I’m also impressed that everything I dug up, divided and transplanted is not only surviving, but thriving and doing extremely well.  The daffodils bloomed right on schedule, the geranium looks like it was there all along, and the Ozark blue star is starting to bloom.

Today I spent a fair amount of time weeding.  While the compost was a great find, I have discovered that it was absolutely riddled with seeds.  Some are clover, which I’m tempted to leave as a green mulch, some look like radishes, some look sort of like carrots, and others look like weeds and grass.  I figure if I pull a bunch this year, next year it shouldn’t be as hard.  I’ve left a few that look like something useful just to see what comes out of them.

Speaking of pulling, I completed the first blitz of garlic mustard eradication.  I’m pulling more as I find it, and had a disheartening discovery.  It seems as though it is running rampant in my neighbors yard, and being that he’s elderly, it’s not going away anytime soon.  I’ve considered mentioning it, but honestly, I would wind up getting stuck pulling it all, and I’m just not willing to put in all that extra work for the next few years.  I’ll be happy if I can keep the stuff in my yard under control.  Next time I see the person that does his yardwork, I may mention it.

So this is what my garden looked like when it was finally installed.  Parts of it are much greener already, and nearly every square foot has a sprout (or more) in it.  There are also more trellises along the outside of the longest bed and on the right hand side.

I’m off to research chemical free ways to eradicate massive anthills.  I may have mentioned before that our entire neighborhood seems to have been built on an established carpenter ant population.  Unfortunately, they like to make their hills near my edibles.  Every year there is one near, or in, my raspberry patch, and this year I have a bonus one adjacent to one of my planting beds.  It’s quite fun watching them carry mulch to their home, they are amazingly strong little guys.  I’ve heard some judiciously applied boiling water may do the trick, but whatever I do, I have to be careful not to splash or otherwise harm my tomatoes.  If anybody has any viable solutions, I’m all ears.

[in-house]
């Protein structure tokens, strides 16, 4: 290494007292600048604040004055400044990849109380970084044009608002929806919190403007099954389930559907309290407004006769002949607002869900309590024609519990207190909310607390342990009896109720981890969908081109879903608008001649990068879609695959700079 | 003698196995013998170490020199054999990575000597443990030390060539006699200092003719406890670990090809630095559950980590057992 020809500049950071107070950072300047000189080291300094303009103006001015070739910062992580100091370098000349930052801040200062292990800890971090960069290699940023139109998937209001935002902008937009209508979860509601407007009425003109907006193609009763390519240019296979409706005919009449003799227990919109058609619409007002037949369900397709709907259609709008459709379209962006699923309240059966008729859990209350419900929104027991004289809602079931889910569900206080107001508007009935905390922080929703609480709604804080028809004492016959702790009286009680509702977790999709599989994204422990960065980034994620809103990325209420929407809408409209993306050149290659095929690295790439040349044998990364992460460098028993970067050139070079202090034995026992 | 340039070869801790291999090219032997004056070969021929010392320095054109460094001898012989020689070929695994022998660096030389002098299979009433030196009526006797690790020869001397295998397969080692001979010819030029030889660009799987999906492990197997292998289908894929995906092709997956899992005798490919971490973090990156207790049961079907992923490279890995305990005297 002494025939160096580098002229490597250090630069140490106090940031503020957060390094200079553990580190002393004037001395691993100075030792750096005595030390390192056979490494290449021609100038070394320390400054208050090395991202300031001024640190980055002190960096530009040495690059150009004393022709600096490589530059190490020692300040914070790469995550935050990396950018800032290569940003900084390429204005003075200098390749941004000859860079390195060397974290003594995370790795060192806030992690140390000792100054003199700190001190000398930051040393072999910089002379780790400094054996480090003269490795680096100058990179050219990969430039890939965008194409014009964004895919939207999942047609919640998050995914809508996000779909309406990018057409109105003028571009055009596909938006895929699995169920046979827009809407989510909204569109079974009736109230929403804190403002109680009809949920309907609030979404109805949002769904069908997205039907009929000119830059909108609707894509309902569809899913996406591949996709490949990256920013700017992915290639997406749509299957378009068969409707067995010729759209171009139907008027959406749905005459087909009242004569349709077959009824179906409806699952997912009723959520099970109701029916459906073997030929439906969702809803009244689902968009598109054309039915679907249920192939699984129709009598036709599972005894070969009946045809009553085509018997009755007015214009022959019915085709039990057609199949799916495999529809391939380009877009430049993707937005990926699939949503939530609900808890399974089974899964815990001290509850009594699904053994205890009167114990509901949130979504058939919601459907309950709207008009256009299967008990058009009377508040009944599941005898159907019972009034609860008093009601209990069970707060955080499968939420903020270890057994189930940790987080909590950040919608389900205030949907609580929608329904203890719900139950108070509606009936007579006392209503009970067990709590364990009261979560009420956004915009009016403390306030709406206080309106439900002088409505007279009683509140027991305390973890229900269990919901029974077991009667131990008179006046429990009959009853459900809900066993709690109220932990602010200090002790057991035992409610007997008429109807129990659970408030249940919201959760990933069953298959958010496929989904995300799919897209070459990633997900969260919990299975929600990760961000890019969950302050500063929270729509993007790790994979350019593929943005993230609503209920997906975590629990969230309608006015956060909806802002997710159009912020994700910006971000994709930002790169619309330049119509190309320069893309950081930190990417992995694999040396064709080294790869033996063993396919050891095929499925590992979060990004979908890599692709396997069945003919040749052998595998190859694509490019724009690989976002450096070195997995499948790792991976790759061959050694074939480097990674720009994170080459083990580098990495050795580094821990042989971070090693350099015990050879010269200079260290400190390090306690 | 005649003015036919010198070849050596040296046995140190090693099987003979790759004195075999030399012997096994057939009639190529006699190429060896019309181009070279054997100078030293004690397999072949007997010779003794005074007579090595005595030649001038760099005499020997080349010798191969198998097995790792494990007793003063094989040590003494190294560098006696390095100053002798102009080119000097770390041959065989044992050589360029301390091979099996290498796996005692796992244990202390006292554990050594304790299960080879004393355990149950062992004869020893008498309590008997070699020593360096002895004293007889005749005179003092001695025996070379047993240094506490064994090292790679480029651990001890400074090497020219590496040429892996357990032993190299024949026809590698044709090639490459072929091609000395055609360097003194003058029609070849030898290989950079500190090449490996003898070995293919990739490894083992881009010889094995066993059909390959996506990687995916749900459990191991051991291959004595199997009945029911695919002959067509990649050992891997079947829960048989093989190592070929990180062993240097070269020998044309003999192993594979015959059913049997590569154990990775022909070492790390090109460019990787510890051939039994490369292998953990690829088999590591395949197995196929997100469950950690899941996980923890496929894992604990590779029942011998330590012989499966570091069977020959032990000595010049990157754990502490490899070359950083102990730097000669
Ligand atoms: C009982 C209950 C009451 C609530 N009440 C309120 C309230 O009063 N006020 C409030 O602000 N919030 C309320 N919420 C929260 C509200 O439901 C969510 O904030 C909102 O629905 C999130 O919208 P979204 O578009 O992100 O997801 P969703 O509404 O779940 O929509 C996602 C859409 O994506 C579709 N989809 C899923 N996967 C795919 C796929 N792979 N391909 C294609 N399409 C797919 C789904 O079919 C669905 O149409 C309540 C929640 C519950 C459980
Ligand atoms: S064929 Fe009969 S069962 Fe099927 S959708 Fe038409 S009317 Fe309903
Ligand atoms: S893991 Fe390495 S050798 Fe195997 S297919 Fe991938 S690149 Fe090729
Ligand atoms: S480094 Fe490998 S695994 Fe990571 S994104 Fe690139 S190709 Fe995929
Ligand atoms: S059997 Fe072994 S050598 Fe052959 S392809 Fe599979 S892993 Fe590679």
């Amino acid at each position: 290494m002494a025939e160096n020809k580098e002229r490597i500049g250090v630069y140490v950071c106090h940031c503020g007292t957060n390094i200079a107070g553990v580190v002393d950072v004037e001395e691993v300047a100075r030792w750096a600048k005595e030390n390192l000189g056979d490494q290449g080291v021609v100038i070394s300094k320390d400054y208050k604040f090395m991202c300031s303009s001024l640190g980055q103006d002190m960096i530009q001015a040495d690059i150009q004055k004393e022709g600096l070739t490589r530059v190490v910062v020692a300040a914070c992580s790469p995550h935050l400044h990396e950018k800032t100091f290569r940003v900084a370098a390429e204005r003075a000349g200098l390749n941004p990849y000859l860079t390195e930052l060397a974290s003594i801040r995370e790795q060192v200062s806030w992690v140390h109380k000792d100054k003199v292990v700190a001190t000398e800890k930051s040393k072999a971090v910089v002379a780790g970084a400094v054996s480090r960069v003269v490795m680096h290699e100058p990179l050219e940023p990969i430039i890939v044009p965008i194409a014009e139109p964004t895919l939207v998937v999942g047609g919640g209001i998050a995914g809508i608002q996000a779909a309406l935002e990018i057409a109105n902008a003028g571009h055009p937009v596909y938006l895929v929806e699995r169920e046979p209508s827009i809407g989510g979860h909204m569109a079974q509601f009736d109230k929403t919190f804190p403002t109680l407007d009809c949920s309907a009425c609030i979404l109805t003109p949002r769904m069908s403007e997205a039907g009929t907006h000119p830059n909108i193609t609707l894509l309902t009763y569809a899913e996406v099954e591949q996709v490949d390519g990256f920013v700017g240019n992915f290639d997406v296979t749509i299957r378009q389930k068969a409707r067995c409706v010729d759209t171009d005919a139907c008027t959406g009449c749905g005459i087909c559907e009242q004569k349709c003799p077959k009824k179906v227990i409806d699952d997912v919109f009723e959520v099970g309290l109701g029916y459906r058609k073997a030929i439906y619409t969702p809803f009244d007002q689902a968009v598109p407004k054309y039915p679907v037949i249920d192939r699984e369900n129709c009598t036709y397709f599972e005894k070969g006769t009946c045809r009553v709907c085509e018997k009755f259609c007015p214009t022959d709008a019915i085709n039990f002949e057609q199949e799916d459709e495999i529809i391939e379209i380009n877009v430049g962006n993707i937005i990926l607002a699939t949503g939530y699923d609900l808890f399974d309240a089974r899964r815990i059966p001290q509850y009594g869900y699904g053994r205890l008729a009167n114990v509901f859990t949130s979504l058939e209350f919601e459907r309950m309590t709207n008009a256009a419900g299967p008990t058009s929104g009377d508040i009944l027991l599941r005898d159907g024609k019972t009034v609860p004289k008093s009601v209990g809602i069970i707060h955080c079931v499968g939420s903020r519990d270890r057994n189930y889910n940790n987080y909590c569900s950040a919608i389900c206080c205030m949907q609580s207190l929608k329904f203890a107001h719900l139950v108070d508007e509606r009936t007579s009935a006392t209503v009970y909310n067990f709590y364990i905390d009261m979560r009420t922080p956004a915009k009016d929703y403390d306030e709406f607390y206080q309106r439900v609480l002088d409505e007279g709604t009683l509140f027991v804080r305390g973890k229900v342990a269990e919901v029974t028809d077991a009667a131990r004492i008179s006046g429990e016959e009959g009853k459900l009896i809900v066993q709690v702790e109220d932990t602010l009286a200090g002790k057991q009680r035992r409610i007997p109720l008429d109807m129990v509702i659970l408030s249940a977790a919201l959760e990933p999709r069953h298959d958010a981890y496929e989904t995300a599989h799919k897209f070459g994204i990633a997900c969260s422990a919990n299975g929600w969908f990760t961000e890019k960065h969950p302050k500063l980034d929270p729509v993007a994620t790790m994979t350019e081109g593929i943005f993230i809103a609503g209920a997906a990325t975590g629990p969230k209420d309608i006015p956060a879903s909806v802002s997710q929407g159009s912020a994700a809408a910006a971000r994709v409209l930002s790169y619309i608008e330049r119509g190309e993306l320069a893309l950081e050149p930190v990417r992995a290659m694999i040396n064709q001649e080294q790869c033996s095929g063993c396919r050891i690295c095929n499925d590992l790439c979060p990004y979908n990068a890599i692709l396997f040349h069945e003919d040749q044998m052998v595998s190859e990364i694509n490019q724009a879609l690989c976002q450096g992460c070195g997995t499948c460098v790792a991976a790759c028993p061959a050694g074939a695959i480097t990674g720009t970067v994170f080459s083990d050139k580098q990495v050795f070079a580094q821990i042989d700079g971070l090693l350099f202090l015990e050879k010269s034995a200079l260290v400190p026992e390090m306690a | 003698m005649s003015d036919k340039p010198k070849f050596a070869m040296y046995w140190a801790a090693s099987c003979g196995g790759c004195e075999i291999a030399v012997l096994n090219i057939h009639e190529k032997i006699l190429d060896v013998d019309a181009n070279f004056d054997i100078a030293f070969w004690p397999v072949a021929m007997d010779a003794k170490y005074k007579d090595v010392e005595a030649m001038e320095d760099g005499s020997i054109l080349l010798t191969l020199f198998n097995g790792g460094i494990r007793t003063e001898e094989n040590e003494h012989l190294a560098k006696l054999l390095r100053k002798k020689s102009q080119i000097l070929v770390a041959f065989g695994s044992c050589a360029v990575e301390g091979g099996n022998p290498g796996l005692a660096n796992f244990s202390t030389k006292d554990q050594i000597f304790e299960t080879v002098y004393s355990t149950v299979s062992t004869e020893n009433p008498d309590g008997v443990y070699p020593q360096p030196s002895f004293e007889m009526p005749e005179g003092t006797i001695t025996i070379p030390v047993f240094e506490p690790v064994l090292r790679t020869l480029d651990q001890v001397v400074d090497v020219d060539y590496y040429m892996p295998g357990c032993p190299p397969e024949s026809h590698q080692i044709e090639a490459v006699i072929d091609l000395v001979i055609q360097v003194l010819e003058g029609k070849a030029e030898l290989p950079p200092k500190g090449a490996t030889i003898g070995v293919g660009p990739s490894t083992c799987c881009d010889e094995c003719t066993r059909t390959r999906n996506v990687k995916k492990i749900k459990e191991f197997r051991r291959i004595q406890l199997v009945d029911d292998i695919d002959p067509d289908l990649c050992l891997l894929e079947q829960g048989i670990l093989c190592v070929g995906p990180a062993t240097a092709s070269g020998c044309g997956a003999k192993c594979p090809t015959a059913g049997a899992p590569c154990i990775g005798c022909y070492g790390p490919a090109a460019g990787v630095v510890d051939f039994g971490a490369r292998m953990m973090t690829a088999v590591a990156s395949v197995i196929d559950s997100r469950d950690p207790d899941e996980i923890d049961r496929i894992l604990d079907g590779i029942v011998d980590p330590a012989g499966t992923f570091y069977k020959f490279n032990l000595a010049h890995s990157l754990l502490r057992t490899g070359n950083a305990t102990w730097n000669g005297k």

Dream Garden

Nothing like cold temps and snow to get me thinking about what I ultimately want to do with my garden!  Last post had a plan for my existing garden, but after some estimates and shrewd requests for materials, it looks like my dream garden is going to work out.  I made this plan the same day as my previous one, and I can’t stop thinking about it.  Something about it feels very “right”.    The little bit of enginerd in my blood is also charmed by the straight lines and neatness about the plan.  I’m going to do my damndest to make this work this spring.  We’ll see what happens.

Boredom is the Mother of Invention

I was playing around with my garden plan yesterday.  Originally I was looking to expand my potager and come up with phases to eventually nearly eliminate the lawn in the backyard.  My plan expand started to fall apart when I started worrying about cost – soil, compost, peat/coir, mulch, not to mention physical labor – it started to add up.  So I downsized my plan so it would fit into what I have right now.

Tomatoes will stay where they were last year.  I was researching on whether rotation was necessary and it seems for the small home garden that it is not unless disease becomes a problem.  I will try peppers again this year, and will try quite a bit from seed.  I made a mistake last year and probably started my seeds a month too early.  Everything got leggy and I got burned by a late frost, so I wound up having to purchase replacement plants.  I’m still considering wintersowing.  I don’t know if it’s too late to start or not.  I figure if I can’t find enough containers for it, that Gladware would do.  I just don’t really want to futz with the setup I had last year.  Plus my house tends to be dark, drafty, and cool – not the best combination for seedlings.  In fact, today I’m going to dig out my seeds, possibly get some soil and get my containers going.  Given that I’m looking to plant many multiples of marigold (which are damn easy to start from seed) and herbs, instead of going broke I can potentially get what I need through wintersowing.

What is it about this time of year that triggers gardening fever?

Fresh Herbs in Winter